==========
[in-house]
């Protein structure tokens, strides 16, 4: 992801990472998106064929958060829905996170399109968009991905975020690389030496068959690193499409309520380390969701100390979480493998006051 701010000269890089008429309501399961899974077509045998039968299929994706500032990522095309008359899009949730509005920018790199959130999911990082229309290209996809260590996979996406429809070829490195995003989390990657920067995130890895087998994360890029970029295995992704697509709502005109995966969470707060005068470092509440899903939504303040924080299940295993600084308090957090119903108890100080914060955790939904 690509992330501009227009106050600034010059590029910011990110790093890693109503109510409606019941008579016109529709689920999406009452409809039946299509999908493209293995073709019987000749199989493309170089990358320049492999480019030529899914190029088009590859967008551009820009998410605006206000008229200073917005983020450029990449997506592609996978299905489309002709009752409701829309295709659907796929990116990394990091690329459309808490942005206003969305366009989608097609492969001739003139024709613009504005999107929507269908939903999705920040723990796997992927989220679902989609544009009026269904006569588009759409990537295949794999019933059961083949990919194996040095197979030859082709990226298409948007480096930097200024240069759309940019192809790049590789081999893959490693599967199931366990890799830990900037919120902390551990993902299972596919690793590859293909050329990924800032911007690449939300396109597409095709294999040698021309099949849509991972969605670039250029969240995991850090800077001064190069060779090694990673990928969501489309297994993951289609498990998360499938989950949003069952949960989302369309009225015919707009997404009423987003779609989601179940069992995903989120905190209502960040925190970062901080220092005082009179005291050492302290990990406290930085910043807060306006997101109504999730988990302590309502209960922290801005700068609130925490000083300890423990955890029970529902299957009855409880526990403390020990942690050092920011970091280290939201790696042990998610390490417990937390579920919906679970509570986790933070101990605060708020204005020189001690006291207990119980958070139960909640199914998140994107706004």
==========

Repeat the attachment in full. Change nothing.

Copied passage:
[in-house]
């Protein structure tokens, strides 16, 4: 992801990472998106064929958060829905996170399109968009991905975020690389030496068959690193499409309520380390969701100390979480493998006051 701010000269890089008429309501399961899974077509045998039968299929994706500032990522095309008359899009949730509005920018790199959130999911990082229309290209996809260590996979996406429809070829490195995003989390990657920067995130890895087998994360890029970029295995992704697509709502005109995966969470707060005068470092509440899903939504303040924080299940295993600084308090957090119903108890100080914060955790939904 690509992330501009227009106050600034010059590029910011990110790093890693109503109510409606019941008579016109529709689920999406009452409809039946299509999908493209293995073709019987000749199989493309170089990358320049492999480019030529899914190029088009590859967008551009820009998410605006206000008229200073917005983020450029990449997506592609996978299905489309002709009752409701829309295709659907796929990116990394990091690329459309808490942005206003969305366009989608097609492969001739003139024709613009504005999107929507269908939903999705920040723990796997992927989220679902989609544009009026269904006569588009759409990537295949794999019933059961083949990919194996040095197979030859082709990226298409948007480096930097200024240069759309940019192809790049590789081999893959490693599967199931366990890799830990900037919120902390551990993902299972596919690793590859293909050329990924800032911007690449939300396109597409095709294999040698021309099949849509991972969605670039250029969240995991850090800077001064190069060779090694990673990928969501489309297994993951289609498990998360499938989950949003069952949960989302369309009225015919707009997404009423987003779609989601179940069992995903989120905190209502960040925190970062901080220092005082009179005291050492302290990990406290930085910043807060306006997101109504999730988990302590309502209960922290801005700068609130925490000083300890423990955890029970529902299957009855409880526990403390020990942690050092920011970091280290939201790696042990998610390490417990937390579920919906679970509570986790933070101990605060708020204005020189001690006291207990119980958070139960909640199914998140994107706004």